When Marta Kostyuk and Emma Raducanu were growing up, coming through the junior rankings in the same age brackets at the same time, it was Kostyuk who turned heads with every backhand she struck.
Throughout her junior career she won everything, then she was the first to break through as a professional with a run to the Australian Open third round aged 15. Kostyuk remained one step ahead of her contemporaries at every turn until a month ago when two players, both also born in 2002, blew past her at once by reaching the US Open final.
One of those finalists, Raducanu, stood before her on Friday evening as the pair faced each other again but it was Kostyuk who stood up and clinched the victory to reach the semi-final at the Transylvania Open.
The Ukrainian ended Raducanu’s solid run in Cluj-Napoca with a brutally one-sided win, beating the US Open champion 6-2, 6-1 in 59 minutes.
After her performance Raducanu said she had woken up feeling fatigued. During her pre-match practice she was “limited in what she could do” and she believed that her tiredness was down to the toll of recent months as she finally began her full-time playing career, travelled frequently for the first time and saw her life change for ever at Wimbledon and the US Open.
“It’s been a lot of learnings and I think I’ve experienced a lot in the last six months with not so much gaps, and I’m just adapting to the fast-paced life of the tour and obviously still very new to it,” she said. “So I think it’s still going to take me some time to adjust.”
Kostyuk played an excellent match, landing many returns and frequently forcing errors from Raducanu with her standout athleticism while stepping inside the court and striking sweet backhand down-the-line winners when the opportunity presented itself.
However, Raducanu played badly – she sprayed forehand errors and lost control of her serve. She finished with seven double faults, including three on break points, and 41 unforced errors.
The gulf in experience between her and even players in her age group was plain to see. While Kostyuk was also born in 2002, she has played more than 40 tour-level events; Raducanu, including qualifying, has played eight. Kostyuk said afterwards that the dynamic was a source of frustration for her as she struggled to watch Raducanu and Leylah Fernandez leapfrog her at the US Open.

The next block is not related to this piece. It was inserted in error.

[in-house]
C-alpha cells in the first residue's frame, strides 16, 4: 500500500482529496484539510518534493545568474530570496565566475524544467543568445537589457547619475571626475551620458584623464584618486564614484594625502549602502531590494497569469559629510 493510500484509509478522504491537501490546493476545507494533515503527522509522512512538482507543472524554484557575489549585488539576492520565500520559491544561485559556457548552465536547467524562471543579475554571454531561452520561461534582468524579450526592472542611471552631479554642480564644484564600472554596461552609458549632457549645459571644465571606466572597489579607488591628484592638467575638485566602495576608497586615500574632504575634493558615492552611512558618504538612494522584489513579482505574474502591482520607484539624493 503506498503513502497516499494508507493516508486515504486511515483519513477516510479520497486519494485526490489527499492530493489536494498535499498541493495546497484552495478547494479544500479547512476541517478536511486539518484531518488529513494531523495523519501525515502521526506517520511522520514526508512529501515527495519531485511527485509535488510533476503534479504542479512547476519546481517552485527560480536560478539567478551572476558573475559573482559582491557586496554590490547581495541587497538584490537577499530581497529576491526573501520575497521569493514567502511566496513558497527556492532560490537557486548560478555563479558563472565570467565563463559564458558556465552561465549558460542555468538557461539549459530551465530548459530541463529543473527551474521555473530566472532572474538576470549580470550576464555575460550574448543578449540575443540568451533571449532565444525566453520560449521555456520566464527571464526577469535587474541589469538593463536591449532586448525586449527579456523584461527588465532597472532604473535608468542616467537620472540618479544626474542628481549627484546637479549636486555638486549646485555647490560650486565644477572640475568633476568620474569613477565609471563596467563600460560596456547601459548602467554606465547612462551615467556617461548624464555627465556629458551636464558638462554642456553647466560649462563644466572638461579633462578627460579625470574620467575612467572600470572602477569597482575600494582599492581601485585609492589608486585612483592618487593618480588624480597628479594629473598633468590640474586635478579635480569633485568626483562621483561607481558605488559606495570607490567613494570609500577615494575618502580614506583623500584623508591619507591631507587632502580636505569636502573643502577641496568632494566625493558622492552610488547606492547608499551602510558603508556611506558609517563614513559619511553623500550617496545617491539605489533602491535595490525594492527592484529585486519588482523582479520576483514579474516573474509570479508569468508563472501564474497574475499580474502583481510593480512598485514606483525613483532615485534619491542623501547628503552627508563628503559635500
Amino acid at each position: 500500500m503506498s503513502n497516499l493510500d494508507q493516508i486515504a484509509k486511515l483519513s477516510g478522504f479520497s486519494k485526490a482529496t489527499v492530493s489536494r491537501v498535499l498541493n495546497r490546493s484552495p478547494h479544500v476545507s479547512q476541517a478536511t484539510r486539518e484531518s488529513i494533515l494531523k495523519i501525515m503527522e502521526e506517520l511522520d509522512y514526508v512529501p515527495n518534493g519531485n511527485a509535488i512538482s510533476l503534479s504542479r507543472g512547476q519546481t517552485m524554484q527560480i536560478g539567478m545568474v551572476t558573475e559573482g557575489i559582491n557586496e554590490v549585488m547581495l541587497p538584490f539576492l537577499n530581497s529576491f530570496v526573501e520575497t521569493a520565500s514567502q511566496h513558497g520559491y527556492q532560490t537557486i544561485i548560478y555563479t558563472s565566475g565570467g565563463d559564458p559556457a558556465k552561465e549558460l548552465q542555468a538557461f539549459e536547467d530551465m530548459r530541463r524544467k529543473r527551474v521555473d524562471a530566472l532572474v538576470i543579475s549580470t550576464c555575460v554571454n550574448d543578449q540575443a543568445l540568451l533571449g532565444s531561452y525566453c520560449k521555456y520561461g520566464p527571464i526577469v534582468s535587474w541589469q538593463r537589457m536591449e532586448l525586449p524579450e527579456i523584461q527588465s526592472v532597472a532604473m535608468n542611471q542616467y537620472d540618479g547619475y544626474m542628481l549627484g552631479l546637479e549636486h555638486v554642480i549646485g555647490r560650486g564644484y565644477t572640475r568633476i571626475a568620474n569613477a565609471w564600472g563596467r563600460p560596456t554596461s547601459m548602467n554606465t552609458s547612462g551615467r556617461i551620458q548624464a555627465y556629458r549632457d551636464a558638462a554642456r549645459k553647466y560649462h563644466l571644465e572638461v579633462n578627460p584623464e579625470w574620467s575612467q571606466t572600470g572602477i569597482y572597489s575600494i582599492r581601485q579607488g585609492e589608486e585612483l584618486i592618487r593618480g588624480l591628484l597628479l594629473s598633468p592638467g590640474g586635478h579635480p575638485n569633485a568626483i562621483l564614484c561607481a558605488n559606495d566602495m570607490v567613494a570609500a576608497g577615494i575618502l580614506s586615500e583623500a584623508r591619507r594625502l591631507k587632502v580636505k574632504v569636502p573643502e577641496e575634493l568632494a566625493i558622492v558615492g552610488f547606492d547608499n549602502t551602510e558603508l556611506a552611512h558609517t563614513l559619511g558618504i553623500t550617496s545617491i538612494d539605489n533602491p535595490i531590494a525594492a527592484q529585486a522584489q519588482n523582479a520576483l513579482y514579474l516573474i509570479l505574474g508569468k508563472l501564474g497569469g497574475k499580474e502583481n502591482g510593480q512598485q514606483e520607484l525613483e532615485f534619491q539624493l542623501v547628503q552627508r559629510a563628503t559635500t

“I have to be honest, it was a bit rough for me to watch both of their runs. I’m trying to be the best I can be, so obviously I want to be where they are and I’m sure it’s gonna happen soon but I didn’t feel very nice,” she said.
In the same breath Kostyuk noted that their success has also allowed her to believe that she can do the same thing: “This is the thing they gave me which I’m very thankful for. Because leading something is never easy. When you are the first, it’s always extra pressure, you always have more expectations. It was very inspirational, I’m not gonna lie.”
A further consequence of Raducanu’s loss is another missed opportunity to face Simona Halep, her idol, on Romanian soil. Halep has continued to take positive steps forward at the end of a difficult season as she moved into the semi-finals of her home tournament, after coolly defeating her compatriot Jaqueline Cristian 6-1, 6-1 in 67 minutes.
Raducanu says that due to rising Covid cases, she is now unsure if she is going to go to Bucharest and see her grandmother or go home, but she shrugged off the prospect of shutting down her season with one tournament remaining in Linz after a week off. “I want to give myself a chance to see if I can reset, bounce back and finish the year strong,” she said.
“That’s the plan right now. I think that on being on tour, you’re gonna take losses and feel tired, maybe a lot of the time, so it’s all learning. Maybe I will feel better, maybe I will still feel tired, but we’ll see.”